2. Look past surface decoration (which is frequently very good and pleasing to the eye) and, instead, look at the body of the ware, at the porcelain it sits on. Although those manufacturers of the new are steadily improving body quality, their ware is still not as good as much of the old. Newer pieces may feel heavy in the hand, look thick walled, clunky or almost pottery-like. This can often be easily noted by holding a piece up to a light source. Hold it up to the sun, if you have to, and check. Nippon porcelain should, for the most part, be expected to be thinly potted, translucent porcelain. Much of it was very high quality, which is one of the reasons collectors began to be drawn to it in the first place.
The light source test isn't always a fool-proof test for all pieces, as some authentic pieces are thicker walled and some newer pieces may be slightly translucent, but if the Nippon marked piece you are considering buying is thick walled, not translucent, and has a rough or grainy foot-ring, perhaps with kiln debris still sticking to it, you should definitely consider it suspect. Those are not indicative of a well-made porcelain product.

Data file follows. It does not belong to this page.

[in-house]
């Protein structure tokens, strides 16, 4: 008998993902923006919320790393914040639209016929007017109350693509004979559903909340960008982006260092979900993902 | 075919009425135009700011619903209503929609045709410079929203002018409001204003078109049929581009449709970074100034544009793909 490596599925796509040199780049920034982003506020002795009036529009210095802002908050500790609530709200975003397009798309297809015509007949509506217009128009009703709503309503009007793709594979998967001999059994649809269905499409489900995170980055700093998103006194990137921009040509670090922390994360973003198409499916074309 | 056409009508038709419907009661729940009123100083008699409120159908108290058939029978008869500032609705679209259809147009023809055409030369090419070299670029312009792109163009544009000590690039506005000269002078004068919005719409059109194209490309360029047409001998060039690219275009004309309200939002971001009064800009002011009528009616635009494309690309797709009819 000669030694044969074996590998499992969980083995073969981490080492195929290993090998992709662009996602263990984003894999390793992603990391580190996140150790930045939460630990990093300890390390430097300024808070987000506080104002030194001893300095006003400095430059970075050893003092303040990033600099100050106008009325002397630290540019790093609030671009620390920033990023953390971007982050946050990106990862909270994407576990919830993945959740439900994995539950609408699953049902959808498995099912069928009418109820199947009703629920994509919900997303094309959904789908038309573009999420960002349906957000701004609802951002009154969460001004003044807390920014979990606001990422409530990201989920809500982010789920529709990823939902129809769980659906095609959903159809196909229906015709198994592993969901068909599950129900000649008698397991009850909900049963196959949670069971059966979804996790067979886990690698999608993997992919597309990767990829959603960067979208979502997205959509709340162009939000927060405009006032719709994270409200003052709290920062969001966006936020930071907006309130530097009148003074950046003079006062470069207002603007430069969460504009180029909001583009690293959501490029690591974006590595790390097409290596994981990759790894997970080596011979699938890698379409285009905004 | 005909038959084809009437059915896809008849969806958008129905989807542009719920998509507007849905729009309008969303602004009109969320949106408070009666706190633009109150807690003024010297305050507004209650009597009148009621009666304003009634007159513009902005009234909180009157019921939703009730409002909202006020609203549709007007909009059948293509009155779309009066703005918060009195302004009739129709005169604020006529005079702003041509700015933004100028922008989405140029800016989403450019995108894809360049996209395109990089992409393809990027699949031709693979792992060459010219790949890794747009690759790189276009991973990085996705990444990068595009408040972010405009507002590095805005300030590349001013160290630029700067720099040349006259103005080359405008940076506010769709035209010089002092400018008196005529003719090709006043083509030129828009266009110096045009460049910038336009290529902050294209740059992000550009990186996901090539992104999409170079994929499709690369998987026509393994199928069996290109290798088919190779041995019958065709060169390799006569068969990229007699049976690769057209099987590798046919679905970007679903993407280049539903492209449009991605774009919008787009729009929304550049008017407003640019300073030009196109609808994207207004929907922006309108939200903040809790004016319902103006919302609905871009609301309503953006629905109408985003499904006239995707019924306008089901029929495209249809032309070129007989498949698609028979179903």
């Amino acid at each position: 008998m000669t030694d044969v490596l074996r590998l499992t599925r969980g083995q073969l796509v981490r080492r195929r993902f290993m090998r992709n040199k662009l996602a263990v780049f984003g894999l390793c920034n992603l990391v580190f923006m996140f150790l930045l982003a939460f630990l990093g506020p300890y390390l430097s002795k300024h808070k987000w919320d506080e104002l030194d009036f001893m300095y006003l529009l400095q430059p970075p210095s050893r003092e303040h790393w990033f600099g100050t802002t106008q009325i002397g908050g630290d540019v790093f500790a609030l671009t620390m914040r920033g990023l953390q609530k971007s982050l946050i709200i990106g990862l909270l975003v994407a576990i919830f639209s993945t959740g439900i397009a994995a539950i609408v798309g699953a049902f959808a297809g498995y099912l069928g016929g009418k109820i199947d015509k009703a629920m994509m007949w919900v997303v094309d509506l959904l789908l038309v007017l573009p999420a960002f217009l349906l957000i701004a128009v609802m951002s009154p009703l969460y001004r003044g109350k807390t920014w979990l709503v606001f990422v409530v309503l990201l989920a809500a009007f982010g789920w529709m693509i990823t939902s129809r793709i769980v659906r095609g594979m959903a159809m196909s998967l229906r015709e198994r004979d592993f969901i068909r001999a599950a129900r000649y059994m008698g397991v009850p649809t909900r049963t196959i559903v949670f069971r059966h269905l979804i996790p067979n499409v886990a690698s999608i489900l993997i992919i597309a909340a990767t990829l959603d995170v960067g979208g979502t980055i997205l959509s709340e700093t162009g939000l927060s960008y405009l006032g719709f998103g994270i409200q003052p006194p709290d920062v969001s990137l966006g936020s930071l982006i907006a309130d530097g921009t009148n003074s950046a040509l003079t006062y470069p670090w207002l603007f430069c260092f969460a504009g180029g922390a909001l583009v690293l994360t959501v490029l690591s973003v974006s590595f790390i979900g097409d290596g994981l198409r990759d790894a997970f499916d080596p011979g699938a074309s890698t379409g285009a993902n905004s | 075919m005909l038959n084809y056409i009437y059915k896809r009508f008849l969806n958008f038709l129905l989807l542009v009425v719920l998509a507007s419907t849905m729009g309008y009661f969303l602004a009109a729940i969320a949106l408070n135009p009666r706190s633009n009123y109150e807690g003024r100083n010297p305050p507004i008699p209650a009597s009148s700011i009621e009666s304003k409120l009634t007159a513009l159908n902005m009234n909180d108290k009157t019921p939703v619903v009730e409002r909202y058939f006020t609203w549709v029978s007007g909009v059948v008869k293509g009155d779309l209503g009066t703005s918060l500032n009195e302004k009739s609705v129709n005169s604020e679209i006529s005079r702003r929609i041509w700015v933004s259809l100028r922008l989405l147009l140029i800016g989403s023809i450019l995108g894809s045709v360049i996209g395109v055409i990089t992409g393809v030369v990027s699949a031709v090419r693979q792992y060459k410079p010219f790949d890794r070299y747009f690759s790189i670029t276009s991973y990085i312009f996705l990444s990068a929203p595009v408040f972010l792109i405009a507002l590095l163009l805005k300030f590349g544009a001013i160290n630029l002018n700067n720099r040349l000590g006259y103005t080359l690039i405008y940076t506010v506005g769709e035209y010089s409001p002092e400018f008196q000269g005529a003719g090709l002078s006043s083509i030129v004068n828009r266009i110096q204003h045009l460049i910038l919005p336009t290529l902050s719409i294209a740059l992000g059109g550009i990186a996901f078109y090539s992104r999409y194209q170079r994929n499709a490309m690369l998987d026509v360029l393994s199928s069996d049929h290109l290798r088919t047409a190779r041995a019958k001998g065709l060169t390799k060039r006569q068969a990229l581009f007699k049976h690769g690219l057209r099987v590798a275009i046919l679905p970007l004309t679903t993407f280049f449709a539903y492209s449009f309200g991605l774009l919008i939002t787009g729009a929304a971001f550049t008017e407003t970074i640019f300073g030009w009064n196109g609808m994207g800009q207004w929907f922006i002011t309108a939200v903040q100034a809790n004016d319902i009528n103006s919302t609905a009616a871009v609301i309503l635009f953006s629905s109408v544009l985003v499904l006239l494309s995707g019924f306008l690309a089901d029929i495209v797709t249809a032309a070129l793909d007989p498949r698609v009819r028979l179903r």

3. Take the time to find out if that 'rare' piece you are looking at only seems rare because it is the first time you've ever seen an item in that form marked Nippon, or if it is 'rare' only because the seller says so. When a particular type of item was never actually produced by a company it will generally be known as a 'fantasy' item. Nearly all wall pockets marked Nippon are either going to be a fantasy or a fake. See item #2007RP0007 also listed in the shop for another example of a fantasy Nippon item.
4. The decorative motif on fake, reproduction and fantasy Nippon is almost always going to be found repeated on other shapes and items. These motifs easily imitate the decorative effects found on authentic pieces, without being the same. The best way to become familiar with the types of decorations to be encountered on new pieces is to invest time reviewing them in Nippon collector books, which often can be found at local libraries, online at wholesale sources for imported reproductions, or on collector websites.
5. Is there any wear visible on the item at all? Yes, it is possible to find authentic Nippon with no visible sign of wear, but that is not the norm. The real reason a piece of porcelain intended for use after original purchase, like a tea set, dresser tray or vase, shows absolutely no sign of age or use is because, generally, it is too new. Of course, with many fakes now entering a quarter of a century old, this tip is only useful for helping to identify obviously new pieces and should not be used to suggest the opposite, i.e., assuming that if an item appears to bear evidence of use, it must be old.
Illustrations and Characteristics for Help in Identifying Many Confusing New Items
Item listings in this shop are intended to be viewed for educational purposes, only. Items in this shop are not for sale.